There is certainly a sense of foreboding in the story. We learn of Desiree's sad beginnings, awakening in the arms of a stranger, in a strange place, and crying for her "'Dada.'" Whether she accidentally wandered away from her parents or was abandoned there, both are quite sad. Then, the description of Armand Aubigny's love is somewhat alarming as well; the narrator says that the "Aubignys fell in love, as if struck by a pistol shot." This simile, comparing love to a gun firing, is rather off-putting and makes us somewhat uneasy because of the violence associated with it; a gun firing is not a gentle, affectionate, intimate sound—it is startling and destructive.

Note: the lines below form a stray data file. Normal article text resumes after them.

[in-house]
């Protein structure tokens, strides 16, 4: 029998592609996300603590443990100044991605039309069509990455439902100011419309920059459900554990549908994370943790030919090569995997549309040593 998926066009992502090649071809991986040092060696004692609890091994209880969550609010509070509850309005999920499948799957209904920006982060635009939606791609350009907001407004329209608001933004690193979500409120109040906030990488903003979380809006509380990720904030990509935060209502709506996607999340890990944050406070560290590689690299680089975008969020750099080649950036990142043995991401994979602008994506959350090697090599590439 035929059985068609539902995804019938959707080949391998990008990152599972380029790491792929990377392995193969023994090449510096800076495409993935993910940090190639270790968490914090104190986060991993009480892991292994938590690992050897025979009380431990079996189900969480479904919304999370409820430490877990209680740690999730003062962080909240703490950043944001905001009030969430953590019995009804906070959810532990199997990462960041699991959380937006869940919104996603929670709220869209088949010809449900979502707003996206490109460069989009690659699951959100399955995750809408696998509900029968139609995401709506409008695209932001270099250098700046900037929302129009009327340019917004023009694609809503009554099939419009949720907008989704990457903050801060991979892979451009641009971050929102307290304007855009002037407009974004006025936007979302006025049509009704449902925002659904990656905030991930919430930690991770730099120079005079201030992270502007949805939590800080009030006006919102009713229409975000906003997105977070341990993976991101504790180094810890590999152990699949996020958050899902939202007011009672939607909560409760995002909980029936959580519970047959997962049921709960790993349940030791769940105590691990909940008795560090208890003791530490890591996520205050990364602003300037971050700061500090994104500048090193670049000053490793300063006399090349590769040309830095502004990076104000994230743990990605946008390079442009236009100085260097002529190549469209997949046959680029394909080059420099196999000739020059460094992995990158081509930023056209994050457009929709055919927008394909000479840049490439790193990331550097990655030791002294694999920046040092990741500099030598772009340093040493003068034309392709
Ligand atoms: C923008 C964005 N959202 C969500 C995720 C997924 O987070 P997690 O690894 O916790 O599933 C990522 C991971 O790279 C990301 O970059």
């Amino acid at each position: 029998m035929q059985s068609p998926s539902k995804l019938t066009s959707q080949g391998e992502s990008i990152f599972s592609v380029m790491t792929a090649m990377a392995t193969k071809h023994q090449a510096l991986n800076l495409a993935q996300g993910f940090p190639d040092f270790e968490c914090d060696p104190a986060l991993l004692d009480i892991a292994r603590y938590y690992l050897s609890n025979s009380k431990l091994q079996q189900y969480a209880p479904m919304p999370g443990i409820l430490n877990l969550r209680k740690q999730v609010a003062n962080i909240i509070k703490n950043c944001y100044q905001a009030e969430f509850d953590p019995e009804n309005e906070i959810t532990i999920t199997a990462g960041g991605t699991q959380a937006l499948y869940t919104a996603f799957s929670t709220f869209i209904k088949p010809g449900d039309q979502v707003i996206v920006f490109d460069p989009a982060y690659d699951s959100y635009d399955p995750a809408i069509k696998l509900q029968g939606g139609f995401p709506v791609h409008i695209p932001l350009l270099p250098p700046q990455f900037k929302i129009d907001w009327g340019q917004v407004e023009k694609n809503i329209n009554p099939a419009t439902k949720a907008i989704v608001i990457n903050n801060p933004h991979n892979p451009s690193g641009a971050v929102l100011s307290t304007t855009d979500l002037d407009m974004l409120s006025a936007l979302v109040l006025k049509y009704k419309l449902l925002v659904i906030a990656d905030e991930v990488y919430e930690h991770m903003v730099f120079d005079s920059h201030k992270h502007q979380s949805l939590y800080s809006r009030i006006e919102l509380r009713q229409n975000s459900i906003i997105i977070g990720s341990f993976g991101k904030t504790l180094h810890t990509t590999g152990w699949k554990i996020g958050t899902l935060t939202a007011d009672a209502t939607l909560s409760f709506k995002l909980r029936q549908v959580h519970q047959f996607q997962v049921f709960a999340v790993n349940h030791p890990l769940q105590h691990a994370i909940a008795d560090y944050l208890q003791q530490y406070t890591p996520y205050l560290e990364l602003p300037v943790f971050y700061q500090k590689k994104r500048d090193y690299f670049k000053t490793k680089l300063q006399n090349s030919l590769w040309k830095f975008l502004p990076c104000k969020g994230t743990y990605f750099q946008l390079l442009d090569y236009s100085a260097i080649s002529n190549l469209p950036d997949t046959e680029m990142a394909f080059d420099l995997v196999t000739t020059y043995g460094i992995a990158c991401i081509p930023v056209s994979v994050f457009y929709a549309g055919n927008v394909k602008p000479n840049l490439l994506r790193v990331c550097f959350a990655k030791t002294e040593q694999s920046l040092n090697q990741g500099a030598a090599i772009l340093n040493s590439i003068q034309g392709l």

Next, we learn that Madame Valmonde has not been to visit Desiree in some four weeks—that's a lot of time for something to go wrong—and when she arrives at the plantation, "she shuddered at the first sight of it, as she always did. It was a sad looking place . . . " The fact that the mere sight of the estate makes Desiree's adopted mother feel so strange is another sign that danger, or some threat to Desiree's happiness, is lurking. Due to clues like these, the story has a foreboding, menacing kind of mood.